Today we’d like to introduce you to Aylya Marzolf.
Hi Aylya, we’d love for you to start by introducing yourself.
Where to start… born in Hawaii, grew up in Indonesia and Oahu, made a quick detour to Missouri before making it to Los Angeles. The one this that was always a constant no matter where I lived was my need to perform. As a young kid, I remember climbing on stage during an intermission and dancing to the music til they had to come drag me off so they could start the actual show again. I started dancing at a young age and did theater in Indonesia with the Jakarta Players, performed with Honolulu Theater for Youth in Hawaii, performing arts classes in high school and performed on any stage that would take me. I actually moved to LA to dance and sing, acting was on the back burner. But quickly, my body told me that dancing 8 hours a day was a no go, so I took some acting classes and realized that was just as much home as dancing was. It’s been a long, arduous road-building my career. I’ve worked in so many bars and restaurants to sustain.
I’m the meantime, I got married, had a son, got divorced, and imperfectly navigated my way to a balance between my career and being a single mom. For a long time, commercial and modeling is what really brought in the money. Being mixed Asian American with a face full of freckles and looking very ethnically ambiguous has been a bit of a disadvantage for film and television. My look was too specific and not specific enough all at the same time. A few small roles in movies and tv shows, and then came Siren. To play a mermaid was a dream. I spent three years on that show. It was the most collaborative set I’ve ever even heard of. We all were happy to be creating this world together and it showed. I’m still great friends with my mermaid family. Since Siren ended, I’ve filmed a couple of movies, a couple of commercials and done a good deal of modeling, all with a pandemic thrown in there. I’m excited to see what’s next, but for now I’m enjoying a bit of this slow time for me, lots of family time, growing a garden, cooking, writing, etc.
I’m sure you wouldn’t say it’s been obstacle free, but so far would you say the journey have been a fairly smooth road?
Definitely not smooth. Somehow nothing in life comes easy. Luckily, I’m resourceful and I’ve found ways to grow and actually find joy in some of the struggles. Being mixed and ethnically ambiguous has had its challenges. I don’t really fit into any box, and it’s hard to fit into a community. I once was having a chat with a few fellow actors about being Asian American in this industry and was asked if I was even Asian. I had a manager who refused to let me out of a contract but also refused to do any work. Surviving in LA itself is a struggle sometimes, but honestly I’m proud of how far I’ve come. The biggest struggle I’ve faced is surviving domestic violence and making the choice to leave, making me a single mother. Being a single mother in such an unpredictable industry has definitely had its challenges as well. Always trying to balance work and home life, all while trying to pay the bills. I’ve had so many wonderful friends babysit so I could go to auditions, and my mother would help when I had to go shoot, and currently my boyfriend is a wonderful support system.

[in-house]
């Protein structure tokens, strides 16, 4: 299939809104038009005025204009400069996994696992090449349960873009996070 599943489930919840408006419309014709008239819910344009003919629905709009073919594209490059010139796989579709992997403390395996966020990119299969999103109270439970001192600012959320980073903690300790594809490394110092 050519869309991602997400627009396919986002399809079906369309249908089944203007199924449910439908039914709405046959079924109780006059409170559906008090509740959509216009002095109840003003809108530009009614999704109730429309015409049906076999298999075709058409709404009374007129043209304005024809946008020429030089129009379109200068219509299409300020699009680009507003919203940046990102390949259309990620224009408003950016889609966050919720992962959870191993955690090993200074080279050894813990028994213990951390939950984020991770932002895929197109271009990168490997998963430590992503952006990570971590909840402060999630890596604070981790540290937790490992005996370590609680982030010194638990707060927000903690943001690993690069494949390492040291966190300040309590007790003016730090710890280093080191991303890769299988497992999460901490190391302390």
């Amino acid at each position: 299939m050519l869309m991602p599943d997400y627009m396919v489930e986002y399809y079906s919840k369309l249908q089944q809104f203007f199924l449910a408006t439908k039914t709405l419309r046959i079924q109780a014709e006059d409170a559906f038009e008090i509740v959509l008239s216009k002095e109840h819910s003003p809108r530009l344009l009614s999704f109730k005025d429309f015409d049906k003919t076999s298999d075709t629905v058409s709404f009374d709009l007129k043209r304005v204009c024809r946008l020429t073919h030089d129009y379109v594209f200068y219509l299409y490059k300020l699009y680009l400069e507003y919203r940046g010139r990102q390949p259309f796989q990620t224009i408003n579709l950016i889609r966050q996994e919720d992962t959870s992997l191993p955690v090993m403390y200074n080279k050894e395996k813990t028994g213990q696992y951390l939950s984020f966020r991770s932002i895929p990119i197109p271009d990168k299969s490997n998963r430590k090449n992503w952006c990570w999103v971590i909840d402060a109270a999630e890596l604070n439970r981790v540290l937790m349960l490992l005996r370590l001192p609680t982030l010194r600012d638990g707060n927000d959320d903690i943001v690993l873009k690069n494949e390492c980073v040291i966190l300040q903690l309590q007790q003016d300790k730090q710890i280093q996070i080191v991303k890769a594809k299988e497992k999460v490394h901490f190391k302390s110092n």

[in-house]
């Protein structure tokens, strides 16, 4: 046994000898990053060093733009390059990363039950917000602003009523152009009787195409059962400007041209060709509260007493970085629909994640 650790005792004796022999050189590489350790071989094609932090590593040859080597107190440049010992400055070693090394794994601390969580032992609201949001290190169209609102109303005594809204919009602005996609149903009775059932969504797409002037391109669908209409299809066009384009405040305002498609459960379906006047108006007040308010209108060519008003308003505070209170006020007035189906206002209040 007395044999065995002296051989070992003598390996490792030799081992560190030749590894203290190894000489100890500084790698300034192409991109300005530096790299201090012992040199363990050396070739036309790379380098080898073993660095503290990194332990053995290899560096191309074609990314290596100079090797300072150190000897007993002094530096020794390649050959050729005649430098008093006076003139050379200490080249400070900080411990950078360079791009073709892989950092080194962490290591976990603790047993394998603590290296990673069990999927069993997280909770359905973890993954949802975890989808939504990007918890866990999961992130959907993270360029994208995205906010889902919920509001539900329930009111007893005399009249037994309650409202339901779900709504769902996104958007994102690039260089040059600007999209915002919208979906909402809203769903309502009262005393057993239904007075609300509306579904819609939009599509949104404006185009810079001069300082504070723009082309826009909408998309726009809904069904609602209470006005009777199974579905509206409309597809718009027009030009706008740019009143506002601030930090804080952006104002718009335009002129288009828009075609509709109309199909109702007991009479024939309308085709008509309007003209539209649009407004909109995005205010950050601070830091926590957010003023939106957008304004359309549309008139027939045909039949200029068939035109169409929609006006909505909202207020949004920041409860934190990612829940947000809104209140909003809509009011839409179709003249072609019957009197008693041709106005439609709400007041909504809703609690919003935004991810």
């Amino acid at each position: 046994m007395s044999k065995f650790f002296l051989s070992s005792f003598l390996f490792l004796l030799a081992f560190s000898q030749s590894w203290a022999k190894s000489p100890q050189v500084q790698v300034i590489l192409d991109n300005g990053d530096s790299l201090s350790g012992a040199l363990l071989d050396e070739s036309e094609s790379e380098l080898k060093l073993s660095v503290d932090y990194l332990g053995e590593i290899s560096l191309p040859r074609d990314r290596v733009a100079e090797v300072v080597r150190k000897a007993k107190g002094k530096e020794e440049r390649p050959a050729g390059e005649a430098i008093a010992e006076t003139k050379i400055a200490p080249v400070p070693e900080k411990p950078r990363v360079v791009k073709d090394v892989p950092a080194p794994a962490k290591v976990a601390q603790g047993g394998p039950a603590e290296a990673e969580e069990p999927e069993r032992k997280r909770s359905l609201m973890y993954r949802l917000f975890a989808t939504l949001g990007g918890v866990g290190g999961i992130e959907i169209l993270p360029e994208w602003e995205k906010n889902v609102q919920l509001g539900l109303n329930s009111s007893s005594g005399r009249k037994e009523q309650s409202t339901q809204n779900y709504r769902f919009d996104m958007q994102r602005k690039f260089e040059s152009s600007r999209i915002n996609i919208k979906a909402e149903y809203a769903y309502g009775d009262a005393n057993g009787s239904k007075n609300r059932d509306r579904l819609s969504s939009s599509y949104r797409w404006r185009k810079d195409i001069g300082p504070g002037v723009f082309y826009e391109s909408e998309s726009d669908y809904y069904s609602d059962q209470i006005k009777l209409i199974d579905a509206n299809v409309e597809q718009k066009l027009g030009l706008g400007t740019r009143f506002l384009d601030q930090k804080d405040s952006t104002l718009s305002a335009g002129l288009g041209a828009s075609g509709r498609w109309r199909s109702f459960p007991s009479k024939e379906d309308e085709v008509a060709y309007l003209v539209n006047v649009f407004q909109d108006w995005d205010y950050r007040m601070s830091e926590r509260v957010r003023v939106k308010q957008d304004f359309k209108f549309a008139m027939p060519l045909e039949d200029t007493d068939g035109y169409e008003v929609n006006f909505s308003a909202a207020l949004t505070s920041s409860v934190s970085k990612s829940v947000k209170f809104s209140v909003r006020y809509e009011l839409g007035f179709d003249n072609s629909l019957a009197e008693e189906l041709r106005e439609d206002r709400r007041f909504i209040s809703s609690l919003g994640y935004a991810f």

Thanks for sharing that. So, maybe next you can tell us a bit more about your work?
As an actress, I’m definitely known for playing Katrina on Siren. The brooding, badass, misunderstood “villain” of the mermaids. But before that I usually played the best friend or the girl on a date, mostly nice, supportive roles. It wasn’t until Siren that I fell in love with playing the “bad guy.” My background in dance really facilitated all the stunt work, and I LOVE fight scenes and underwater work. I really hope to do more of that in the future.
I think what sets me apart from others… I mean the obvious answer would be my look, but I think it’s my experiences in life and how they inform everything I do. Not sure how else to quantify that.
Can you talk to us about how you think about risk?
I take risks, but only if it’s betting on myself. Or I guess also if it’s based on believing that all people are good natured and will act with integrity and warm hearts. I’ve definitely lost that bet more than a few times. Risks don’t always pay off, but I think if the risk is betting on yourself, then at the end of the day you can feel good that you valued yourself, stood your ground and that eventually that risk will pay off.
- Instagram: http://www.Instagram.com/freshfreckles
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